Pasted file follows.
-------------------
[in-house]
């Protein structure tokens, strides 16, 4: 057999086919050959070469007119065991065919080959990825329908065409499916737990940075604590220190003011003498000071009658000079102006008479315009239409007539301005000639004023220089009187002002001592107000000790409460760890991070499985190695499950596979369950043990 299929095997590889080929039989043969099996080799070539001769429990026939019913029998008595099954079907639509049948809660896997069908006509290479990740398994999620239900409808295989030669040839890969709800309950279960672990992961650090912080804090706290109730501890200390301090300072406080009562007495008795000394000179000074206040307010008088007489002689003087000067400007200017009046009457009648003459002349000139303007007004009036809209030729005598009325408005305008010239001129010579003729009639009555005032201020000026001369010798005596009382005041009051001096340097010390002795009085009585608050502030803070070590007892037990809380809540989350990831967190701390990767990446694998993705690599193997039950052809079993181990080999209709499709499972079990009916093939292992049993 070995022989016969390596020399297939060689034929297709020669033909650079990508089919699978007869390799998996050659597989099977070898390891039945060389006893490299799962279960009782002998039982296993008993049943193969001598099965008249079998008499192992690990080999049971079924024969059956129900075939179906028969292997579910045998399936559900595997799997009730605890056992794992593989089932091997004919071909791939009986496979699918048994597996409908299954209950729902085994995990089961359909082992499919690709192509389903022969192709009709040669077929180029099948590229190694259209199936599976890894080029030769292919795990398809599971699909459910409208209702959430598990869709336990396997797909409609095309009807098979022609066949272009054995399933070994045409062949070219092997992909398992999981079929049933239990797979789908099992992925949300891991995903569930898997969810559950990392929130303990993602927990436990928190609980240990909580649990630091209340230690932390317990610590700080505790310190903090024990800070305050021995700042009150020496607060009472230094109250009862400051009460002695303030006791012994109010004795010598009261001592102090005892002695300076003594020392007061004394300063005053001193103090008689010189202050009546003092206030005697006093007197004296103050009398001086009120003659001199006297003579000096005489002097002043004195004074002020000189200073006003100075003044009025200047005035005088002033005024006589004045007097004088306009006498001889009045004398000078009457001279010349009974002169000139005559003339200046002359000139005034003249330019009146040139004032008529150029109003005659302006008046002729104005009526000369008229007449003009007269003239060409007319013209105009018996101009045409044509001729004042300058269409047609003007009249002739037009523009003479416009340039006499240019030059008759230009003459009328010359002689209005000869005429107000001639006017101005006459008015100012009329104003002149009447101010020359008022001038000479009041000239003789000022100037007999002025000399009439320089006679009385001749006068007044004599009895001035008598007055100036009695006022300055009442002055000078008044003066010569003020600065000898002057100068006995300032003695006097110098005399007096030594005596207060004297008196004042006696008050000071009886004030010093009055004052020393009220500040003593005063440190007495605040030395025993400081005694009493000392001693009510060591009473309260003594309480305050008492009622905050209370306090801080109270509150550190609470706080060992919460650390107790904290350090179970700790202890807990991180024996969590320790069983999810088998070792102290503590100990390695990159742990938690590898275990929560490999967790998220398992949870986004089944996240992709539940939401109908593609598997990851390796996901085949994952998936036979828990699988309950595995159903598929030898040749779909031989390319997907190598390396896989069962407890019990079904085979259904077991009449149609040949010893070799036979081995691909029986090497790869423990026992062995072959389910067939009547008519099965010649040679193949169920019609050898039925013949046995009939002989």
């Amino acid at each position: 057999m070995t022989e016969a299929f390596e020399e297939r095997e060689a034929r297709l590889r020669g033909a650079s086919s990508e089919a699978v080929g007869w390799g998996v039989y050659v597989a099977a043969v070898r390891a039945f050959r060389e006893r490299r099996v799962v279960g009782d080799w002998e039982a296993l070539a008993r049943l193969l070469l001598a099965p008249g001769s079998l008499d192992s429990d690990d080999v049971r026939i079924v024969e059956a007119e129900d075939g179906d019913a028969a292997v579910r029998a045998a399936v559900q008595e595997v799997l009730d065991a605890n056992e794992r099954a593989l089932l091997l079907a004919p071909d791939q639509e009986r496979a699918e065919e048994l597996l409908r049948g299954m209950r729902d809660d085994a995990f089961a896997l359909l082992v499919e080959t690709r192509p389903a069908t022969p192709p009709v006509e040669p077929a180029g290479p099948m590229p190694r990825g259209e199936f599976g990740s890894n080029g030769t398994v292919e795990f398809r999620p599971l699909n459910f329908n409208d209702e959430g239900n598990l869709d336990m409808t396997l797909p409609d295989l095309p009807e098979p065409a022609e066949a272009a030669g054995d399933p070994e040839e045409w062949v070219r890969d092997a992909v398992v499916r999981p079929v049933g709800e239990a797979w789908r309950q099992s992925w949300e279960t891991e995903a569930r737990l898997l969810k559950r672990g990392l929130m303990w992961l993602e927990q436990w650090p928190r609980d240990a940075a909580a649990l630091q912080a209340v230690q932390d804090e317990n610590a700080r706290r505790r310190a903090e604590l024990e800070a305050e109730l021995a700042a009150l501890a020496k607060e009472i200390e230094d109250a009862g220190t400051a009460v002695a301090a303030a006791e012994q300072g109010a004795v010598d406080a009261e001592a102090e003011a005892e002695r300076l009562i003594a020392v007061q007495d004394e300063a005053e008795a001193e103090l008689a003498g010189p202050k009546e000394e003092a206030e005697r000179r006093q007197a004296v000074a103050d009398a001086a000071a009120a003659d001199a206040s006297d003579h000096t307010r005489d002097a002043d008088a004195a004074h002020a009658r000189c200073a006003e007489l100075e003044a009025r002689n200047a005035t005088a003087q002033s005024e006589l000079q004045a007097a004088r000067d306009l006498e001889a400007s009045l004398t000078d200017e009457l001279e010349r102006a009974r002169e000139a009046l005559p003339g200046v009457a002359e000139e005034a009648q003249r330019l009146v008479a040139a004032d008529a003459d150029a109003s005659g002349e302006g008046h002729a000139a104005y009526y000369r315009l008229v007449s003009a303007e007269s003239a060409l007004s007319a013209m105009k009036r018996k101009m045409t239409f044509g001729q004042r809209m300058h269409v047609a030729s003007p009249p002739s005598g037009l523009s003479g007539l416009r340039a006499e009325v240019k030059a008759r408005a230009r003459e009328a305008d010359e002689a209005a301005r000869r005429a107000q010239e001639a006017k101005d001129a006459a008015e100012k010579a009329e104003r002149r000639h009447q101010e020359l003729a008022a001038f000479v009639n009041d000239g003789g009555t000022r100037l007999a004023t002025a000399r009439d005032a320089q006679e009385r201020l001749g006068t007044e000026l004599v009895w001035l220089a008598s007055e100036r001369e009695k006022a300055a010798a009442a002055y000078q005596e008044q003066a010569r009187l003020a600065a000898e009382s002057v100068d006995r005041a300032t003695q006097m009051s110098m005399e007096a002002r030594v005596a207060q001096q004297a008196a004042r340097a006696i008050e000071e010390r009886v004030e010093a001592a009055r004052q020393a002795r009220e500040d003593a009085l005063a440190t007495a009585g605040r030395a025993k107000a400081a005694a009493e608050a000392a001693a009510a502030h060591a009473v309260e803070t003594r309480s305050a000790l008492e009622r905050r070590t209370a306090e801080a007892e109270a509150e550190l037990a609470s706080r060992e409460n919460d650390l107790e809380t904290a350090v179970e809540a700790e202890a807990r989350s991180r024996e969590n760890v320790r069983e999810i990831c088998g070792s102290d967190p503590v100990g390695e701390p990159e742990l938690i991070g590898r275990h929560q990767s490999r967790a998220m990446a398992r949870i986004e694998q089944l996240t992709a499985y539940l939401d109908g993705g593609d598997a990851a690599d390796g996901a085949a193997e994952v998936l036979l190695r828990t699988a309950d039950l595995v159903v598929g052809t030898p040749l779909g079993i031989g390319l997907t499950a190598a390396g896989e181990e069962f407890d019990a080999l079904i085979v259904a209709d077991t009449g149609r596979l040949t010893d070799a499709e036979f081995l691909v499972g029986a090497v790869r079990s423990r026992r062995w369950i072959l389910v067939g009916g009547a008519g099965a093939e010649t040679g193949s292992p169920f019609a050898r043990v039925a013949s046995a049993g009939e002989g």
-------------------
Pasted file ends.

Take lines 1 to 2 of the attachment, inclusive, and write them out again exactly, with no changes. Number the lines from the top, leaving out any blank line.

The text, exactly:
[in-house]
């Protein structure tokens, strides 16, 4: 057999086919050959070469007119065991065919080959990825329908065409499916737990940075604590220190003011003498000071009658000079102006008479315009239409007539301005000639004023220089009187002002001592107000000790409460760890991070499985190695499950596979369950043990 299929095997590889080929039989043969099996080799070539001769429990026939019913029998008595099954079907639509049948809660896997069908006509290479990740398994999620239900409808295989030669040839890969709800309950279960672990992961650090912080804090706290109730501890200390301090300072406080009562007495008795000394000179000074206040307010008088007489002689003087000067400007200017009046009457009648003459002349000139303007007004009036809209030729005598009325408005305008010239001129010579003729009639009555005032201020000026001369010798005596009382005041009051001096340097010390002795009085009585608050502030803070070590007892037990809380809540989350990831967190701390990767990446694998993705690599193997039950052809079993181990080999209709499709499972079990009916093939292992049993 070995022989016969390596020399297939060689034929297709020669033909650079990508089919699978007869390799998996050659597989099977070898390891039945060389006893490299799962279960009782002998039982296993008993049943193969001598099965008249079998008499192992690990080999049971079924024969059956129900075939179906028969292997579910045998399936559900595997799997009730605890056992794992593989089932091997004919071909791939009986496979699918048994597996409908299954209950729902085994995990089961359909082992499919690709192509389903022969192709009709040669077929180029099948590229190694259209199936599976890894080029030769292919795990398809599971699909459910409208209702959430598990869709336990396997797909409609095309009807098979022609066949272009054995399933070994045409062949070219092997992909398992999981079929049933239990797979789908099992992925949300891991995903569930898997969810559950990392929130303990993602927990436990928190609980240990909580649990630091209340230690932390317990610590700080505790310190903090024990800070305050021995700042009150020496607060009472230094109250009862400051009460002695303030006791012994109010004795010598009261001592102090005892002695300076003594020392007061004394300063005053001193103090008689010189202050009546003092206030005697006093007197004296103050009398001086009120003659001199006297003579000096005489002097002043004195004074002020000189200073006003100075003044009025200047005035005088002033005024006589004045007097004088306009006498001889009045004398000078009457001279010349009974002169000139005559003339200046002359000139005034003249330019009146040139004032008529150029109003005659302006008046002729104005009526000369008229007449003009007269003239060409007319013209105009018996101009045409044509001729004042300058269409047609003007009249002739037009523009003479416009340039006499240019030059008759230009003459009328010359002689209005000869005429107000001639006017101005006459008015100012009329104003002149009447101010020359008022001038000479009041000239003789000022100037007999002025000399009439320089006679009385001749006068007044004599009895001035008598007055100036009695006022300055009442002055000078008044003066010569003020600065000898002057100068006995300032003695006097110098005399007096030594005596207060004297008196004042006696008050000071009886004030010093009055004052020393009220500040003593005063440190007495605040030395025993400081005694009493000392001693009510060591009473309260003594309480305050008492009622905050209370306090801080109270509150550190609470706080060992919460650390107790904290350090179970700790202890807990991180024996969590320790069983999810088998070792102290503590100990390695990159742990938690590898275990929560490999967790998220398992949870986004089944996240992709539940939401109908593609598997990851390796996901085949994952998936036979828990699988309950595995159903598929030898040749779909031989390319997907190598390396896989069962407890019990079904085979259904077991009449149609040949010893070799036979081995691909029986090497790869423990026992062995072959389910067939009547008519099965010649040679193949169920019609050898039925013949046995009939002989």